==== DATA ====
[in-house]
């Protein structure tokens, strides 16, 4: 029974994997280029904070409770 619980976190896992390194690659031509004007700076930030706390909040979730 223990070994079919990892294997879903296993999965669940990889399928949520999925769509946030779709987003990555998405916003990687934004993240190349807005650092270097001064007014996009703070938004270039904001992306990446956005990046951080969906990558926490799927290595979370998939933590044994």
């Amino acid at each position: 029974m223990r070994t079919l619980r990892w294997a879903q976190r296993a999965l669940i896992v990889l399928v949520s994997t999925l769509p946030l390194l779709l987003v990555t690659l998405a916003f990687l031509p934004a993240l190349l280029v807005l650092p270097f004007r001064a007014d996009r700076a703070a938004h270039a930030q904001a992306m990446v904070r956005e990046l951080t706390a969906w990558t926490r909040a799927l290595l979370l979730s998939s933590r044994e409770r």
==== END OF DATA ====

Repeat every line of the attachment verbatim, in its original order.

[in-house]
């Protein structure tokens, strides 16, 4: 029974994997280029904070409770 619980976190896992390194690659031509004007700076930030706390909040979730 223990070994079919990892294997879903296993999965669940990889399928949520999925769509946030779709987003990555998405916003990687934004993240190349807005650092270097001064007014996009703070938004270039904001992306990446956005990046951080969906990558926490799927290595979370998939933590044994």
């Amino acid at each position: 029974m223990r070994t079919l619980r990892w294997a879903q976190r296993a999965l669940i896992v990889l399928v949520s994997t999925l769509p946030l390194l779709l987003v990555t690659l998405a916003f990687l031509p934004a993240l190349l280029v807005l650092p270097f004007r001064a007014d996009r700076a703070a938004h270039a930030q904001a992306m990446v904070r956005e990046l951080t706390a969906w990558t926490r909040a799927l290595l979370l979730s998939s933590r044994e409770r």